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|| The TCP/IP Guide|
9 TCP/IP Application Layer Protocols, Services and Applications (OSI Layers 5, 6 and 7)
9 TCP/IP Key Applications and Application Protocols
9 TCP/IP File and Message Transfer Applications and Protocols (FTP, TFTP, Electronic Mail, USENET, HTTP/WWW, Gopher)
9 TCP/IP Electronic Mail System: Concepts and Protocols (RFC 822, MIME, SMTP, POP3, IMAP)
9 TCP/IP Electronic Mail Access and Retrieval Protocols and Methods
9 Other TCP/IP Electronic Mail Access and Retrieval Methods
TCP/IP Direct Server Electronic Mail Access
(Page 1 of 2)
In my overview
discussion of e-mail message communication,
I discussed the different devices involved in a complete mail exchange,
and how a message is created and then transported from the originator
to the recipient. SMTP is used to carry the message most of the way,
to the recipient's mailbox. The last step of the process is to convey
the message from the server where the mailbox is located to the machine
the client is using.
This final portion of the e-mail
journey is usually the job of an e-mail access and retrieval protocol
These are customized protocols, by which I mean that they were
created specifically for the last step of the e-mail communication process.
However, there are also several generic methods by which an e-mail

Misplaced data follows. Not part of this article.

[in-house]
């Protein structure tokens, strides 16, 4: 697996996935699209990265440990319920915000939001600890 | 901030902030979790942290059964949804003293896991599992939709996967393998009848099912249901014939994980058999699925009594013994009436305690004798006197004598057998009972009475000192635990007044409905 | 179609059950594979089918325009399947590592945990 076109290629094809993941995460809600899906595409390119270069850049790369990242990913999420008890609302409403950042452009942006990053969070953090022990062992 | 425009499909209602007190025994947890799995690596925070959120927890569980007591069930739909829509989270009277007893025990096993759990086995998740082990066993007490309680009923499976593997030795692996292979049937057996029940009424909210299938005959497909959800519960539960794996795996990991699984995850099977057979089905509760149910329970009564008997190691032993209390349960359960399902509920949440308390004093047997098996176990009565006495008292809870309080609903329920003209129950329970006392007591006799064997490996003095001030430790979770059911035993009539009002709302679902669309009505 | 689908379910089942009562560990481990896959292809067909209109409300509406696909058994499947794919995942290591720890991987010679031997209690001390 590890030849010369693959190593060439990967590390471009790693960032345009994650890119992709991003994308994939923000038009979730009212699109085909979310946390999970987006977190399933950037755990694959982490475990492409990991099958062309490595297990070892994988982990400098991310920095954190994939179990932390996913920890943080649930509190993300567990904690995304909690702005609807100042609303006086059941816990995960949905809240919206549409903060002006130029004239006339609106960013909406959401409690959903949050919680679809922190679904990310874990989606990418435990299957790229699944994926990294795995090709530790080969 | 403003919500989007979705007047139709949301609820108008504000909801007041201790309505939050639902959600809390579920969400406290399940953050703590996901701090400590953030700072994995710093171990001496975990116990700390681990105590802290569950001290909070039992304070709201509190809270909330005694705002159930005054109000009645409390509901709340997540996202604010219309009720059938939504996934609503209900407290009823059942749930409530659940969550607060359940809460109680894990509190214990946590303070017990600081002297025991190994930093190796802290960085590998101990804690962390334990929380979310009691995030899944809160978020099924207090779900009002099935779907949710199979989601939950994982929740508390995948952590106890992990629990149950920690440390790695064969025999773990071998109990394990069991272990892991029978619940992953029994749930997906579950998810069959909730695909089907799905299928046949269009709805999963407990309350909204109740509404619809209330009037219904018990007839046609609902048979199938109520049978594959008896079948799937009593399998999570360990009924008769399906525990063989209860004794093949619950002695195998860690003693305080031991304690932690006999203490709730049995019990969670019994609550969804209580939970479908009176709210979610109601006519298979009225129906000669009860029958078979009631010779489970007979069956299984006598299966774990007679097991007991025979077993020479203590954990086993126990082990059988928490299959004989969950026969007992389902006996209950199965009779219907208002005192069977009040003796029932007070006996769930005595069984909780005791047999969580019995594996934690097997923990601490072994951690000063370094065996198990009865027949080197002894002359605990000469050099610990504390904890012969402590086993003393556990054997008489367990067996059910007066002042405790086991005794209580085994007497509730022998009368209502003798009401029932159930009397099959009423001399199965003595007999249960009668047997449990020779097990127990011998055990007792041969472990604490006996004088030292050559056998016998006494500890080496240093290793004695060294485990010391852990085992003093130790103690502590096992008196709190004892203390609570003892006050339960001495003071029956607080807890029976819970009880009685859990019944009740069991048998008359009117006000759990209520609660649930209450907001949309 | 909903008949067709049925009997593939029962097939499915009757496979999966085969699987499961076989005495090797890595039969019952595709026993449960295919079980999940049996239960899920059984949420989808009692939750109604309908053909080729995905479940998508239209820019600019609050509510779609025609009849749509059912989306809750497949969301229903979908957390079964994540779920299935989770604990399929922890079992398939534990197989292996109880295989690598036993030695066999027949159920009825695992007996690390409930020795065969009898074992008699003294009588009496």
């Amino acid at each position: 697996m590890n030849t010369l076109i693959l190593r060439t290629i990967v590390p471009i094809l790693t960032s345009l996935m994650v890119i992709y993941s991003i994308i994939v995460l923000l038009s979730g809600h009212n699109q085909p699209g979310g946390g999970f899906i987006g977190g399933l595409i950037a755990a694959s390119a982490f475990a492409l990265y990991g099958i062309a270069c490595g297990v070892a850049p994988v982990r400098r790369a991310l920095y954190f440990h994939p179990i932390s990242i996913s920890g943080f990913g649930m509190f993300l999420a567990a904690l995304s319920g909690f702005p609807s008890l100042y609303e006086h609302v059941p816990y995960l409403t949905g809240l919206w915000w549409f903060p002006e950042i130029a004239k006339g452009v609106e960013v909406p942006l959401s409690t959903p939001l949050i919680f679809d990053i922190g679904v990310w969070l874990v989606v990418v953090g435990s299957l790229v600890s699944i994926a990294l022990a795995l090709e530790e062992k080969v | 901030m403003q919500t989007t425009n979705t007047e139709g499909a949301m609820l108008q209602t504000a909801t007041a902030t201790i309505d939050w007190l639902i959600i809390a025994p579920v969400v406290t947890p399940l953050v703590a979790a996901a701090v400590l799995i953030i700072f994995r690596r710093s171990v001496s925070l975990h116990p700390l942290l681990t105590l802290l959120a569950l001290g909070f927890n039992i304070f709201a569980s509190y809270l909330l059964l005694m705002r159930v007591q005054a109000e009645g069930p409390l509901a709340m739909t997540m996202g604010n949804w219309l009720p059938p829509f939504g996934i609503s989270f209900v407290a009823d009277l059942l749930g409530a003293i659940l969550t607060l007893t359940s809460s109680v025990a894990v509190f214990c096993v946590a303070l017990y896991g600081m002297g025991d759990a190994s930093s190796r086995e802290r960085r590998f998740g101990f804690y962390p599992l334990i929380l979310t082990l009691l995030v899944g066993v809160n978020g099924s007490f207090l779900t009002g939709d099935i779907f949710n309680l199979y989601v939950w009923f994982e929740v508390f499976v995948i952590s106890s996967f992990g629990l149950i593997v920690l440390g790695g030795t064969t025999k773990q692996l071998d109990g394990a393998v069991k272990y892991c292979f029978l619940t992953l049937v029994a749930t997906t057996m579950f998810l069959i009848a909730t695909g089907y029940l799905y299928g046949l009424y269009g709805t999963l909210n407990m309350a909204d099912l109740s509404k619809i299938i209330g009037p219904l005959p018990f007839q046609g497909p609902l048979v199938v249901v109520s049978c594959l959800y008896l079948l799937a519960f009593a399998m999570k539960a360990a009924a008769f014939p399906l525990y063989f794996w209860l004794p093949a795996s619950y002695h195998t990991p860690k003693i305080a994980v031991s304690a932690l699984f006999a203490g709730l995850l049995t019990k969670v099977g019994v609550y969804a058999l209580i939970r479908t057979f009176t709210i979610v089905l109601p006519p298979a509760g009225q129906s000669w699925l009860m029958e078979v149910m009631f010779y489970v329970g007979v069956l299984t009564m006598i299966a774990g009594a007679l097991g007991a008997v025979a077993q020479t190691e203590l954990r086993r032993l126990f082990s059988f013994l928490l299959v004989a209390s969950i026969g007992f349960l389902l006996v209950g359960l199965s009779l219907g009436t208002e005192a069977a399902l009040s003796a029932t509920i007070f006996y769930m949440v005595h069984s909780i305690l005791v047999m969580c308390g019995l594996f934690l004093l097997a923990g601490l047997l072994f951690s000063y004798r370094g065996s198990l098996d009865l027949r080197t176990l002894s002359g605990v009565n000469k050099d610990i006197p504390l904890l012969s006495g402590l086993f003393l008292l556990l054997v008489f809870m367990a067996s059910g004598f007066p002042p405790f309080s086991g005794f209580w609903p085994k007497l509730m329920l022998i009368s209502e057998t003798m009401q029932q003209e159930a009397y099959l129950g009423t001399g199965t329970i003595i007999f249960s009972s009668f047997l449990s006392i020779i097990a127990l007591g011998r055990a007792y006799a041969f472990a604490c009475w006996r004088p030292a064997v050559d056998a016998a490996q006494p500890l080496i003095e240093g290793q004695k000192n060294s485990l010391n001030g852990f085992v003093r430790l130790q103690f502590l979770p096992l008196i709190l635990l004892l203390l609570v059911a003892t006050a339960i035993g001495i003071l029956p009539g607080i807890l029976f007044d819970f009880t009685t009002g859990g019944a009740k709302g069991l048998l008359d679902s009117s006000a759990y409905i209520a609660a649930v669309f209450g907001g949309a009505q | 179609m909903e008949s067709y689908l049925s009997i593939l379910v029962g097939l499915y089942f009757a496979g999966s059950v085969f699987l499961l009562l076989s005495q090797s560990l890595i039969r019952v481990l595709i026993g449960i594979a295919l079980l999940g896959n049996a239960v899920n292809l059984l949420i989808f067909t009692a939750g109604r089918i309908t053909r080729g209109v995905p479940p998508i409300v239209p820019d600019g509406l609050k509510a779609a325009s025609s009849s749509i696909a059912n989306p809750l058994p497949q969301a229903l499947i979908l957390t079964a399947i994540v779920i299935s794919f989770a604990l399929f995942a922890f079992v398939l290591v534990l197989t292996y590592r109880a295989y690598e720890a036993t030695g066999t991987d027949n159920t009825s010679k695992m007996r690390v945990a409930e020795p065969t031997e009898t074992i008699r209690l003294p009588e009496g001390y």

client can gain access to a mailbox, without the use of a special protocol
E-Mail Direct Access Methods
These methods are all variations
of the online e-mail
access model. They generally work by establishing
direct access to the server where the mailbox is located. The
mailbox itself is just a file on a server somewhere, so if that file
can be made available, it can be viewed and manipulated like any other
file using an e-mail client program that reads and writes the mailbox
file. The following are some of the ways in which this can be done:
- Using The SMTP Server Directly: Obviously,
the simplest method for gaining access to the mailbox is to simply log
on to the server itself. This is not an option for most people, and
even in years gone by it was not often done, for security reasons as
well as others. However, even today there are some people who do run
their own SMTP servers, giving them considerable control over access
to their e-mail.
- File Sharing Access: Using a protocol
such as the Network
File System, it is possible to have a
mailbox mounted on a user's client machine where it can be accessed
as if it were a local file. The mail is still on the server and not
the client machine, but the communication between the client and the
server occurs transparently to both the user and the e-mail
- Dial-Up Remote Server Access: A user on
a client machine dials up a server where his or her mailbox is located
and logs in to it. The user then can issue commands to access mail on
that server as if he or she were logged in to it directly.
- Telnet Remote Server Access: Instead of
dialing in to the server, a user can connect to it for remote access
using the Telnet Protocol.
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The TCP/IP Guide (http://www.TCPIPGuide.com)
Version 3.0 - Version Date: September 20, 2005
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